Japan’s Competitive Cooperation toward China’s Belt and Road Initiatives

On 25 November 2020 Prof. Chisako T. Masuo from Kyushu University will give an online lecture on “Japan’s Competitive Cooperation toward China’s Belt and Road Initiatives”.

Time: 25 November 2020, 9:00-10:30 Helsinki time


Speaker: Professor Chisako T. Masuo, Kyushu University
Discussant: Dr. Bart Gaens, Finnish Institute of International Affairs

The lecture is open to public. Zoom link will be sent to registered participants only. Register here.

This talk questions why Japan has taken a neutral position in the Sino-American trade tensions since 2018, despite its political rivalry with Beijing. It claims that the Japanese strategy towards China between 2012 and 2018 has moved from confrontational competition to competitive cooperation over third-country markets; this is because of their shared beliefs and methodology regarding regional development. Firstly, the talk compares Chinese and Japanese academic discussions regarding East Asia. It finds that the realistic Chinese tend to consider the politico-economic divide in the regional system as a problem to be solved through power, whereas the more liberal Japanese expect it to provide a coordinating function for the regional order as a whole. Secondly, it reviews the shifts in the Japanese government’s behaviours toward China in recent years. It argues that Japan has moved for collaboration with China to maintain the liberal rule-based order in the region. Finally, founded on the estimate of China’s economic leverage over its neighbours, it claims that Japan will expand its responsibility in order formation in East Asia in future, seeking for the third path between Xi Jinping’s China and Donald Trump’s United States.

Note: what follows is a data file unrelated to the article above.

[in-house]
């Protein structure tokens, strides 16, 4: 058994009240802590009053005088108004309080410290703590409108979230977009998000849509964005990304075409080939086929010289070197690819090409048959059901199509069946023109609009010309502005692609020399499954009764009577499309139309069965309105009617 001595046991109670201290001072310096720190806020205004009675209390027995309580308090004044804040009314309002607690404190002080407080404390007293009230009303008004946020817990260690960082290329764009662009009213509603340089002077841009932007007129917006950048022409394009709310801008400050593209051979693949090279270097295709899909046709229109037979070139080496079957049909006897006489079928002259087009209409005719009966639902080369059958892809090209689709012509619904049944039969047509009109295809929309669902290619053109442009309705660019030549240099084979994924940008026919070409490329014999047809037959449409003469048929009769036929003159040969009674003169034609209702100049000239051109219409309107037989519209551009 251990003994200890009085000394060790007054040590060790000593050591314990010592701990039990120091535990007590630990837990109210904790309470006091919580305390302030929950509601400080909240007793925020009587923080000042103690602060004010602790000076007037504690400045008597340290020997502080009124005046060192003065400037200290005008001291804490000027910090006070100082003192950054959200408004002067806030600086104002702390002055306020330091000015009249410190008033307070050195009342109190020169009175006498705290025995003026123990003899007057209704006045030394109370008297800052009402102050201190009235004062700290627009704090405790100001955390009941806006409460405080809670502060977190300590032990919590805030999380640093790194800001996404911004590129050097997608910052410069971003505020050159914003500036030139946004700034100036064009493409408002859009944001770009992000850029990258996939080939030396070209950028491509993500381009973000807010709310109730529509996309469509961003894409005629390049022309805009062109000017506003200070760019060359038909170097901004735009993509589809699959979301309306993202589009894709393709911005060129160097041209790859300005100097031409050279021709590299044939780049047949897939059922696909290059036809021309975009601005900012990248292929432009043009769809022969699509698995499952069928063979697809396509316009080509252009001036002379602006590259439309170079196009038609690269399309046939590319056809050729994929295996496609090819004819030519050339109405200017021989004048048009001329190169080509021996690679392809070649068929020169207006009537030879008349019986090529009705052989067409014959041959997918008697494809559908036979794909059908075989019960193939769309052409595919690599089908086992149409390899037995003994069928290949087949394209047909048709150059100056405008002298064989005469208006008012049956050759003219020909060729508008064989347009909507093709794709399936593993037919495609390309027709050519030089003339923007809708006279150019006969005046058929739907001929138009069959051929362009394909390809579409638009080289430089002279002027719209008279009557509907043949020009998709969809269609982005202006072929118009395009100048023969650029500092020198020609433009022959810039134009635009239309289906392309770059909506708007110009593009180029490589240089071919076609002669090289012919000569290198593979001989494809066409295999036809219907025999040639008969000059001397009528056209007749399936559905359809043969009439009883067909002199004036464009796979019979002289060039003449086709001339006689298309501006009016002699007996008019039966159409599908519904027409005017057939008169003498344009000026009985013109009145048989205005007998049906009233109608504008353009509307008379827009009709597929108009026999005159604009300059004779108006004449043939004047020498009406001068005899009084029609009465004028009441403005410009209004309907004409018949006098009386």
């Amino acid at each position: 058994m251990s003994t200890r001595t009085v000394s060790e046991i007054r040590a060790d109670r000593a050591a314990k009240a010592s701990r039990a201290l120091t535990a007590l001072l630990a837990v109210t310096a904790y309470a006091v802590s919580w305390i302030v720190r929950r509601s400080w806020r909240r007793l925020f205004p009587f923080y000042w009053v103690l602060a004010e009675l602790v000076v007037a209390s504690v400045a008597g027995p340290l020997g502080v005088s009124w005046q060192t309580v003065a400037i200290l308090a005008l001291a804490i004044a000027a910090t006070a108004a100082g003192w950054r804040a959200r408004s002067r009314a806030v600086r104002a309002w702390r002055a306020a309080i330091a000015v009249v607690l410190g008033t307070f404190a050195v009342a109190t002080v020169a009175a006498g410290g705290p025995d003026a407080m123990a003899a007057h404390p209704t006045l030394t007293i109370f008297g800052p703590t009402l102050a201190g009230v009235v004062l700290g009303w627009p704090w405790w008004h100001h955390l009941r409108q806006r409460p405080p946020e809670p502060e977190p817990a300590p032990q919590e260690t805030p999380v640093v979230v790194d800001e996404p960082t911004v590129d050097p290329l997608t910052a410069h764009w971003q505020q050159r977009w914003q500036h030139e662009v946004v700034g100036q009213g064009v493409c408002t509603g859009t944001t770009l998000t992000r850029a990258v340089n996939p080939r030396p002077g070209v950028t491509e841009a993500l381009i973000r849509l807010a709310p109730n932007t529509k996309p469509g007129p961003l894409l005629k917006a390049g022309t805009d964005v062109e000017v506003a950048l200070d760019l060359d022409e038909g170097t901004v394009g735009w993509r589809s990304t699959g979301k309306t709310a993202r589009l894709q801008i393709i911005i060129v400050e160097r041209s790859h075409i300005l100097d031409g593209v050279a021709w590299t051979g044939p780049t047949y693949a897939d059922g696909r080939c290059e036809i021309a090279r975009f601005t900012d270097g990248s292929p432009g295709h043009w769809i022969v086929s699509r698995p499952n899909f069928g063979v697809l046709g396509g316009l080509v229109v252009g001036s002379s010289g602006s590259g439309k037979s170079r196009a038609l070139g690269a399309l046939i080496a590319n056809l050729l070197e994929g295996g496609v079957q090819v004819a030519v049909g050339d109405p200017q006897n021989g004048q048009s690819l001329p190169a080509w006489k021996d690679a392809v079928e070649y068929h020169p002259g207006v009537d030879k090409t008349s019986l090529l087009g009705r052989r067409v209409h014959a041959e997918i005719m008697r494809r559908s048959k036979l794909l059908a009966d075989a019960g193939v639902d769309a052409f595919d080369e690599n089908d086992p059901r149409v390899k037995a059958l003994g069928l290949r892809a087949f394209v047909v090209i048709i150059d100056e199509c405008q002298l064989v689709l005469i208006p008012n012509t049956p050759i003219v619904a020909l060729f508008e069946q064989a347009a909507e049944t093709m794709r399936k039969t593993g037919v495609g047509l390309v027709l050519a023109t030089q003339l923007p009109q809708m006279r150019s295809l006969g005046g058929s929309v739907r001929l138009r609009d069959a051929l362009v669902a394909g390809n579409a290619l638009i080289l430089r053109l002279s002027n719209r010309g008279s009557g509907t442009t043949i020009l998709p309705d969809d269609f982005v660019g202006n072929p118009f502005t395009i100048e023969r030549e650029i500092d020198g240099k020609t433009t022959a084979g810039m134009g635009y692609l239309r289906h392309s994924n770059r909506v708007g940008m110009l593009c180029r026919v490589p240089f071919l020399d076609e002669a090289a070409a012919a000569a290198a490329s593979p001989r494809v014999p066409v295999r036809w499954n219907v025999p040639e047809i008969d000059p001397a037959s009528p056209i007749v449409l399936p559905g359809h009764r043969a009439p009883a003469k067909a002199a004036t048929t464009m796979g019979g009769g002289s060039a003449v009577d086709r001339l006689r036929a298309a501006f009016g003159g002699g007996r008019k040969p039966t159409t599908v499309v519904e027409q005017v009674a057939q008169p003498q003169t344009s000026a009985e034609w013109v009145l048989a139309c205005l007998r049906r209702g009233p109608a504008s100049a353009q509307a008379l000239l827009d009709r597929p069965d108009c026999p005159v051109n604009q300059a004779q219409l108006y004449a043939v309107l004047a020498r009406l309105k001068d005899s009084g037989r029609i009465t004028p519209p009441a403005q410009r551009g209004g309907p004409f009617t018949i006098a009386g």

Chisako T. MASUO (益尾知佐子) is an Associate Professor at the Faculty of Social and Cultural Studies, Kyushu University. She received her Ph.D. from the University of Tokyo in 2008. Her research topics include Chinese foreign policy, domestic politics in China and the international relations. Chisa was a visiting scholar at Chinese Academy of Social Sciences and China Foreign Affairs University in 2019, and a coordinate research scholar at Harvard-Yenching Institute in 2014-2015. She is the single-author of China’s Behavioral Principles: International Relations Determined by the Domestic Currents (Tokyo: Chuko Publishing, 2019) as well as China Looks Back: Mao’s Legacy in the Open-Door Era (University of Tokyo Press, 2010), and a co-author of A Diplomatic History of China (University of Tokyo Press, 2017) all in Japanese. Her columns appear regularly on Shukan Toyo Keizai (East Asian Economic Weekly) and Kosusai Boeki (International Trade), Japanese business magazine and newspaper both with long and unique history. She has published many articles and book chapters in English, Chinese and Russian. She is known by Chinese name, Su Qi (蘇琪) among her friends in China.